But that Matt Carpenter does not rise to the level of Yadier Molina or Adam Wainwright does not render his tenure as a Cardinal meaningless. Carpenter is a player worthy of fan adulation beyond his fairly robust track record—a college senior late round pick who eschews batting gloves on his way to a long and productive MLB career while happily playing wherever on the diamond he is asked is catnip for fans of the most corny idealized Hard Working Cardinal. But beyond these superficial qualities, Carpenter is also an avatar for the idea that seasons which do not end in a big parade downtown are still meaningful. That his career coincided with a championship drought (albeit only the fifth longest since the Cardinals’ origin) is undeniably part of his story, but to disregard the 96.7% of MLB teams that don’t win a World Series in any given year is to take an unnecessarily fatalistic attitude towards the sport. Carpenter’s unpredictable 2013 transformation into the best second baseman in the sport still mattered. His 2015 performance as the best hitter in a 100-win lineup still mattered. His 2018 late charge into MVP candidacy to single-handedly keep the Cardinals in postseason contention mattered. His less spectacular but steady seasons, littered with memorable moments to those who witnessed them with their own two eyes mattered.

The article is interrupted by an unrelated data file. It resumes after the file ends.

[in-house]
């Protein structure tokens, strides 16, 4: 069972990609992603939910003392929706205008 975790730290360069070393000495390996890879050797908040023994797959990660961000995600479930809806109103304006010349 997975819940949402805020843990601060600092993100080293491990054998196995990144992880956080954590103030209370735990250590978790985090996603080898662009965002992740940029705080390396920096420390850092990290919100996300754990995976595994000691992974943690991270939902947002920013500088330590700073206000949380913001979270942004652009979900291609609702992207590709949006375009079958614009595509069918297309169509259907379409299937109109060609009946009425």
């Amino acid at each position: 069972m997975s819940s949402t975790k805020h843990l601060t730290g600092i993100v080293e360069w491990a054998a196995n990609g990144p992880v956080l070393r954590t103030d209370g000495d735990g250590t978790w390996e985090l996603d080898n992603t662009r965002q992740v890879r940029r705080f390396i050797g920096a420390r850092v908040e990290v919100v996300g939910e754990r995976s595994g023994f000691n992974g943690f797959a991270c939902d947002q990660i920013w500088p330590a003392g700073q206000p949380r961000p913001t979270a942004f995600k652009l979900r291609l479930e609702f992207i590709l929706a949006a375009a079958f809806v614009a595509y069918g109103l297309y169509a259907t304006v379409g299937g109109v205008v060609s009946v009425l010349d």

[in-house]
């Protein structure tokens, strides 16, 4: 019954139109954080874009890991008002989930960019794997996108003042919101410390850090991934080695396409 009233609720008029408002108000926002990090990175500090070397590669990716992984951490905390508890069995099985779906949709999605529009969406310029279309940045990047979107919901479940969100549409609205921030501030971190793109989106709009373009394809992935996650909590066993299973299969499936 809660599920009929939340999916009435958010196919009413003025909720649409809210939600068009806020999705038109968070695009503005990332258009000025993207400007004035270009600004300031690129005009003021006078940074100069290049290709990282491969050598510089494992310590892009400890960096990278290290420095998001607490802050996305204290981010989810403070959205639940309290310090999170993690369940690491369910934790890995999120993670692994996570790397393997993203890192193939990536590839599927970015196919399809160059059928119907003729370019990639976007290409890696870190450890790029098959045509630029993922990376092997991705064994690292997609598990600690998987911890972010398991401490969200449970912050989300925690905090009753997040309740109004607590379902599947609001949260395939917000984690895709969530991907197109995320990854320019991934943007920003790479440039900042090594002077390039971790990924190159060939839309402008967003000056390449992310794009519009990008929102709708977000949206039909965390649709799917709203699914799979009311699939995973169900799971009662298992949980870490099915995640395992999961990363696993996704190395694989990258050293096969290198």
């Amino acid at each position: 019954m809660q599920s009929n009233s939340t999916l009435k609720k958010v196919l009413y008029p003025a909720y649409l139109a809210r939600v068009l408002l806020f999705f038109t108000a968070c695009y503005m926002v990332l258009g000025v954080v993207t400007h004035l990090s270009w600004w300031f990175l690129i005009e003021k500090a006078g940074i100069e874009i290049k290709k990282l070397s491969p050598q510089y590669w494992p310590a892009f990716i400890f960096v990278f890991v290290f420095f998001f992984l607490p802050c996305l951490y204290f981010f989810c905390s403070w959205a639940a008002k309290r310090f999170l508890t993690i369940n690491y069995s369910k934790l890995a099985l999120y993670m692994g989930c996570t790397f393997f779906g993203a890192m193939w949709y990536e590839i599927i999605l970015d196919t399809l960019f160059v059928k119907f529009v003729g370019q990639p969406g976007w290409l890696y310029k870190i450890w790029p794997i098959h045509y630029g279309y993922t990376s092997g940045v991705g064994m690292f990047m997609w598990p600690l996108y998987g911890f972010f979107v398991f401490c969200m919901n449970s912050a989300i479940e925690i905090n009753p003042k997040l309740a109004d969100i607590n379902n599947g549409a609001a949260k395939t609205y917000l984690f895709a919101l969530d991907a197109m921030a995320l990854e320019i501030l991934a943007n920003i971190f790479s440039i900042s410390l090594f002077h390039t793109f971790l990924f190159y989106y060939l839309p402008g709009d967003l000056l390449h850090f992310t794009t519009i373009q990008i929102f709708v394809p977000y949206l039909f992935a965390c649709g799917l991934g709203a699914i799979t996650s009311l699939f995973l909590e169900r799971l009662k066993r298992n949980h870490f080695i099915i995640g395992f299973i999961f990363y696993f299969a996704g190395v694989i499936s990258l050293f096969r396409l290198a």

If Matt Carpenter were instead a Colorado Rockie or Tampa Bay Ray for the last decade, he would rank fifth in franchise history in WAR. Heck, he would rank third in the history of the San Diego Padres, a team that existed before we put a man on the Moon. Matt Carpenter may be an honorable mention by the standards of the St. Louis Cardinals, but he ought not be regarded as a victim of his circumstances. The Cardinals do not have a divine right to perpetual success. Their past championships are not a reflection on what will come but rather what has. Aside from the players who have already reached the level, there isn’t a current St. Louis Cardinal who will more likely than not reach Matt Carpenter‘s career resume with the team–Nolan Arenado, for instance, would need to maintain his current level of play (unlikely given the typical MLB player’s aging curve) until he is 37 to reach Carpenter’s output by FanGraphs Wins Above Replacement. Forget owing it to Matt Carpenter to appreciate him. We owe it to ourselves.
When the Cardinals announced yesterday that Matt Carpenter had reached ten years in the big leagues, an admittedly minor accomplishment in the eyes of most fans but one players are known to treasure, it was met with at least as many complaints about his current state of play as the mostly stellar career which will, if the institution maintains any semblance of meritocracy, land him in the Cardinals Hall of Fame. Juxtaposed with the adoration being simultaneously afforded to Albert Pujols, a man once hated in St. Louis far more than Carpenter ever has been, the message seems to be a truly confusing one: that the supposed adoration Pujols would have received as a “lifelong Cardinal” was always going to be conditional on him continuing to perform at a high level. And that Carpenter, unlike Molina or especially Wainwright, is concluding his career with a more precipitous drop in play is a harsh reminder that not every player gets to go out on top. But as in a season, the way it ends only tells part of the story. The journey to it is what really matters.